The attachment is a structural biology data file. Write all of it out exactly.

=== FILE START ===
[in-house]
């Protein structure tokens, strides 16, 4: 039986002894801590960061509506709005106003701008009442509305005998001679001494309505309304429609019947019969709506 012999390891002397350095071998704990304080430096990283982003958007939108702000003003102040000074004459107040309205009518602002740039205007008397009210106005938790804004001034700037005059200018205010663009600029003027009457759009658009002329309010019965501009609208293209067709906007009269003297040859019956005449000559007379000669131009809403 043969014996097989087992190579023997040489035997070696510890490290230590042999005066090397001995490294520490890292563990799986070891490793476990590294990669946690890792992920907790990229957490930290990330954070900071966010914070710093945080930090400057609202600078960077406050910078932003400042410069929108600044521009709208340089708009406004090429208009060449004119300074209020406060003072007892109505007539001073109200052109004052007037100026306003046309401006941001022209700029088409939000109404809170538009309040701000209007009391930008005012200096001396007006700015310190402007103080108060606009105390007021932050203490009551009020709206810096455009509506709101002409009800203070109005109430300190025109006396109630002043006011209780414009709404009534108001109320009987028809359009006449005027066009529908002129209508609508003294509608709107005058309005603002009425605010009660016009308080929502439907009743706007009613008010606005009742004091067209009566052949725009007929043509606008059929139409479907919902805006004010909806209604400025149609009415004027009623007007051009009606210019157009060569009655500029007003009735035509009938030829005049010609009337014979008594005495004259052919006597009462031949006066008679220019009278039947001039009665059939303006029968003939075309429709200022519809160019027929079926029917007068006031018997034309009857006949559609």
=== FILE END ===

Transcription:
[in-house]
């Protein structure tokens, strides 16, 4: 039986002894801590960061509506709005106003701008009442509305005998001679001494309505309304429609019947019969709506 012999390891002397350095071998704990304080430096990283982003958007939108702000003003102040000074004459107040309205009518602002740039205007008397009210106005938790804004001034700037005059200018205010663009600029003027009457759009658009002329309010019965501009609208293209067709906007009269003297040859019956005449000559007379000669131009809403 043969014996097989087992190579023997040489035997070696510890490290230590042999005066090397001995490294520490890292563990799986070891490793476990590294990669946690890792992920907790990229957490930290990330954070900071966010914070710093945080930090400057609202600078960077406050910078932003400042410069929108600044521009709208340089708009406004090429208009060449004119300074209020406060003072007892109505007539001073109200052109004052007037100026306003046309401006941001022209700029088409939000109404809170538009309040701000209007009391930008005012200096001396007006700015310190402007103080108060606009105390007021932050203490009551009020709206810096455009509506709101002409009800203070109005109430300190025109006396109630002043006011209780414009709404009534108001109320009987028809359009006449005027066009529908002129209508609508003294509608709107005058309005603002009425605010009660016009308080929502439907009743706007009613008010606005009742004091067209009566052949725009007929043509606008059929139409479907919902805006004010909806209604400025149609009415004027009623007007051009009606210019157009060569009655500029007003009735035509009938030829005049010609009337014979008594005495004259052919006597009462031949006066008679220019009278039947001039009665059939303006029968003939075309429709200022519809160019027929079926029917007068006031018997034309009857006949559609």